Mike Holden thinks goals are the cards when Spain and Czech Republic clash on Monday afternoon.
Of the six group outsiders, only the Czech Republic play what you would describe as expansive football and this could be the perfect opener for Spain to shake off any rustiness accumulated during a ponderous qualifying campaign and show the continent what they’re capable of once again. Take the 14-5 available on this game producing over 3.5 goals.
An overs bet is preferred to backing Spain on the handicap out of respect for the Czechs and their free-spirited attitude. If you don’t buy a ticket, you don’t win the raffle, and we can rest assured that Pavel Vrba’s men will approach this game with attacking intent, so it’s not inconceivable they could keep the margin down by troubling the scoresheet themselves.
But ultimately you would expect the two-times defending champions to take advantage of the spaces on offer. The Czechs might give as good as they get in terms of territory and final third entries but they don’t possess much star quality at either end of the pitch. Spain simply have a much better class of player in every outfield position.
Indeed, it speaks volumes that the Czechs went 19 matches without a clean sheet until the recent 6-0 friendly win over Malta - quite a feat when you’ve got Petr Cech between the sticks. The sequence dated back to November 2013, since when they conceded twice in games against Norway, Finland, Austria, Kazakhstan, Iceland, Russia and South Korea.
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There’s no denying Spain could do with a convincing display after a ropey qualifying campaign that came on the back of a disastrous World Cup. La Roja won nine out of 10 matches it should be pointed out, but they seldom lived up to the high standards set over the previous six years, which is a concern in a country where performances tend to be valued more than results.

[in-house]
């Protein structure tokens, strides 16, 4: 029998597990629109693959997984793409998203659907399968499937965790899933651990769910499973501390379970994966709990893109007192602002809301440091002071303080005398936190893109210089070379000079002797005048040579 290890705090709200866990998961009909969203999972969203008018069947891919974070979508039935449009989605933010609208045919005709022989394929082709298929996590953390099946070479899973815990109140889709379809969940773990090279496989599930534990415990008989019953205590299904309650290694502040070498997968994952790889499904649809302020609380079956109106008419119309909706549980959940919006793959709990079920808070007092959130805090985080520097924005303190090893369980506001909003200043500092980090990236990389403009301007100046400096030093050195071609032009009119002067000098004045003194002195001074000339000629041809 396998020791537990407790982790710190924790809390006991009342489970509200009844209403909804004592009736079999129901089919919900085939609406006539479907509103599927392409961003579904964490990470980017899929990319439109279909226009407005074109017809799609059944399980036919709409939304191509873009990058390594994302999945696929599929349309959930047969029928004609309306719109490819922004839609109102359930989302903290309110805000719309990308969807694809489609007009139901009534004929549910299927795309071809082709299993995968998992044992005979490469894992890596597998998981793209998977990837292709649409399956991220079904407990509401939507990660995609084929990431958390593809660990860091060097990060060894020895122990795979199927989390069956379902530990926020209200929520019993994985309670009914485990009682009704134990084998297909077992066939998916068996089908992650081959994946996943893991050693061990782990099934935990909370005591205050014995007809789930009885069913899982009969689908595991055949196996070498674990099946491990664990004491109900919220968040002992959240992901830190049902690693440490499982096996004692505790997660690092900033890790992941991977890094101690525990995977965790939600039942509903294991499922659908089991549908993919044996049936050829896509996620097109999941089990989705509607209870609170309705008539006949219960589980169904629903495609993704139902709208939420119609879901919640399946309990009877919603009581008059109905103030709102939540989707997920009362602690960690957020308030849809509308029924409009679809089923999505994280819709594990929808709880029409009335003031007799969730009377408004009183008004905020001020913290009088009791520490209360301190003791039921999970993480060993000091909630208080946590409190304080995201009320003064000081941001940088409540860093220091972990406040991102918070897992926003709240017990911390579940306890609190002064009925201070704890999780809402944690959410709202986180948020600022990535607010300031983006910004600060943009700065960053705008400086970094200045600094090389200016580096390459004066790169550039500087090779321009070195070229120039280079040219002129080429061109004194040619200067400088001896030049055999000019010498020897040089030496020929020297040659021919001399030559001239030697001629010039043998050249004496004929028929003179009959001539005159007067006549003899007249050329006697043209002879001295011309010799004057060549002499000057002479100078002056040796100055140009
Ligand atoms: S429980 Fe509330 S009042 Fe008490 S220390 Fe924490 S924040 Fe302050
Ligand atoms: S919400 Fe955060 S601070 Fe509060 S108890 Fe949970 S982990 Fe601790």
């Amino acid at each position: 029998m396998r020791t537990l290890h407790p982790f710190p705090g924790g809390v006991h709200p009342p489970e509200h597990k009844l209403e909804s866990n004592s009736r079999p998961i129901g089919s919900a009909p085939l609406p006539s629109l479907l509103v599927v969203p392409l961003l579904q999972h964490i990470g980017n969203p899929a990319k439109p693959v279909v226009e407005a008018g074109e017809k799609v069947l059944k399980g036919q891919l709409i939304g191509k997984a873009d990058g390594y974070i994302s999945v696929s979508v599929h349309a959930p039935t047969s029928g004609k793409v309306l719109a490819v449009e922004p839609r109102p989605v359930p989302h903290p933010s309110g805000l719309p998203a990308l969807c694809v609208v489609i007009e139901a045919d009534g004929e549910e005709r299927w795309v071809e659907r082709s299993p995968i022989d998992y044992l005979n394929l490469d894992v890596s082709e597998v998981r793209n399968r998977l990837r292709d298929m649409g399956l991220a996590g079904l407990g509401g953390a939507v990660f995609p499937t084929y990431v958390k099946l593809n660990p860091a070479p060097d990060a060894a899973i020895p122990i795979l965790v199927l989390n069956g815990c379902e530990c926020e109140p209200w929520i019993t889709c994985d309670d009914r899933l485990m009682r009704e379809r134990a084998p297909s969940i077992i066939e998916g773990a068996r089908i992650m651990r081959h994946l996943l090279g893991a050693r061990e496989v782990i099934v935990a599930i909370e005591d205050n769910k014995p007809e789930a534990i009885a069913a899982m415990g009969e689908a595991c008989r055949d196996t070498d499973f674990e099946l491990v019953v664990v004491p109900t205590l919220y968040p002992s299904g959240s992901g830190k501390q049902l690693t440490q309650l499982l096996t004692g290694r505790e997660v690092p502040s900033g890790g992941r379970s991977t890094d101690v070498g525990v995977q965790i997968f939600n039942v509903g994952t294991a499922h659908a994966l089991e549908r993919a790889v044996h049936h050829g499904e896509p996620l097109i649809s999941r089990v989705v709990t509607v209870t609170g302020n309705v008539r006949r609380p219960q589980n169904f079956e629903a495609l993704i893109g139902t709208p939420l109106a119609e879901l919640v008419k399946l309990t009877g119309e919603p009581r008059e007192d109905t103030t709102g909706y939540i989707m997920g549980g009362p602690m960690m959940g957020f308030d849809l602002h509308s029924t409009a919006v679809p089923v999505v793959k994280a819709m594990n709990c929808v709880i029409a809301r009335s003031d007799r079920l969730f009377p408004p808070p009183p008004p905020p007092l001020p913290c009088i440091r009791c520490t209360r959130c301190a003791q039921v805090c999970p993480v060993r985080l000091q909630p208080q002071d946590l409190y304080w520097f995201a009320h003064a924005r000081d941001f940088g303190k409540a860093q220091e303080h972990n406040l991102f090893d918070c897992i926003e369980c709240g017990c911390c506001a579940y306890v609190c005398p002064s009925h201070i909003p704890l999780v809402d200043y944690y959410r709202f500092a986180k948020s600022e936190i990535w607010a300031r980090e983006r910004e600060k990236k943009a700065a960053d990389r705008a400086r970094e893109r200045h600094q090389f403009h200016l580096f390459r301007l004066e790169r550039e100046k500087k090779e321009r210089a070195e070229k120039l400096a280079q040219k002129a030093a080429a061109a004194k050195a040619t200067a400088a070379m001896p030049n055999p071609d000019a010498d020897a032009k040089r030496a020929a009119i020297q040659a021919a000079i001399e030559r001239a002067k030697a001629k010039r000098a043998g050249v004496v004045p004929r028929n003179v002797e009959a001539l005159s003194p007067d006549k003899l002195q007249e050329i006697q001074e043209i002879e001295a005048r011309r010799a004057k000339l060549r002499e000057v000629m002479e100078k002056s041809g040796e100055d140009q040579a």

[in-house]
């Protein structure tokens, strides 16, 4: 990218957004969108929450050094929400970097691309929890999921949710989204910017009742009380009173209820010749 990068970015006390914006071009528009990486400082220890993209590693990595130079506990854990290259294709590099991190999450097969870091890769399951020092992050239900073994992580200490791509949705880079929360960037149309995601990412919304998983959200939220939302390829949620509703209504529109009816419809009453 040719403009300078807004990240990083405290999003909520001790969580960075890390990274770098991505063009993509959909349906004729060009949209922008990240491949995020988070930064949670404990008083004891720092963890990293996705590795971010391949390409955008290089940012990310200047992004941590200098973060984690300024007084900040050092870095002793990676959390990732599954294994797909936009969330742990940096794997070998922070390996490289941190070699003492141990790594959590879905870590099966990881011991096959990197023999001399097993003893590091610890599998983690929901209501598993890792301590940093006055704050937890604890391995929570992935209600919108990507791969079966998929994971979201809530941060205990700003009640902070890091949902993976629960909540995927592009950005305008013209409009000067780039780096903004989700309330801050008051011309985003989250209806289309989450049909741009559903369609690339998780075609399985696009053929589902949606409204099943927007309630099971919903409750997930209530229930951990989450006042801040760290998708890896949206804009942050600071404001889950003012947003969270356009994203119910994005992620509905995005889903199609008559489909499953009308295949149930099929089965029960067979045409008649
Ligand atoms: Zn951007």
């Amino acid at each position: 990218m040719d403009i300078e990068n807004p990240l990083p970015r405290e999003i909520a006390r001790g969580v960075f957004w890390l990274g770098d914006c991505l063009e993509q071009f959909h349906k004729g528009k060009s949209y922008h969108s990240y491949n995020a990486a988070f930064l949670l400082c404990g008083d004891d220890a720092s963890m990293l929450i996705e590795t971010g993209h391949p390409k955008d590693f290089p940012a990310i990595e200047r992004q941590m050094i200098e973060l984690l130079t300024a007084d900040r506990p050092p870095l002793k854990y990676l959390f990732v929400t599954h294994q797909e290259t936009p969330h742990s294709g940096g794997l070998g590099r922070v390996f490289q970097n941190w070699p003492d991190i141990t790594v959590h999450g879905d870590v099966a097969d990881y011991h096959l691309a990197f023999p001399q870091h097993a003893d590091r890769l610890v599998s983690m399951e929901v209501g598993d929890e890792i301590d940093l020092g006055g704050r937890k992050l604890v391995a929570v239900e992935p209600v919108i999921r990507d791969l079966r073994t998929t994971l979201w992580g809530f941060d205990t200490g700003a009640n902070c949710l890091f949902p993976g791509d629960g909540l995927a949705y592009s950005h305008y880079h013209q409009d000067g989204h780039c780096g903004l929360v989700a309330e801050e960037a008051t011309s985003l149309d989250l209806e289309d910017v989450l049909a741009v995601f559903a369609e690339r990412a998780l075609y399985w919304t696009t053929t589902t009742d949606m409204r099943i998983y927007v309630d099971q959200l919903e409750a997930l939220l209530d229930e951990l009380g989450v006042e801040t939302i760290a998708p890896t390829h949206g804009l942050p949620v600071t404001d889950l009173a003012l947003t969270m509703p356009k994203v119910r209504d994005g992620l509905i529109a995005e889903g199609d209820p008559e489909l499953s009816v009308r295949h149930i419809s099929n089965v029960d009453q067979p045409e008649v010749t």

However, for punters, qualifying form should generally be consigned to the cutting room floor. For almost the entire Spanish first-choice 11, international breaks in September and October to play the likes of Luxembourg, Macedonia and Belarus are little more than an inconvenience in a hectic calendar that builds to a climax around April time and beyond.
Brazil 2014 was a bizarre aberration. Spain could have been home and hosed by half-time in their opening game against the Netherlands but instead fell to a traumatising 5-1 defeat, from which they never recovered in time for what was effectively an away game against Chile. The painful memory of that six-day nightmare only stresses the importance of a solid start here.
Opportunities to back fancy-priced correct scores might be few and far between at this tournament, so let’s also throw a dart at the 30-1 available on Spain to win 4-1. In the last two editions of this competition, La Roja netted four times against Russia, the Republic of Ireland and Italy, while the Czechs were defeated 4-1 in their opener against Russia four years ago.
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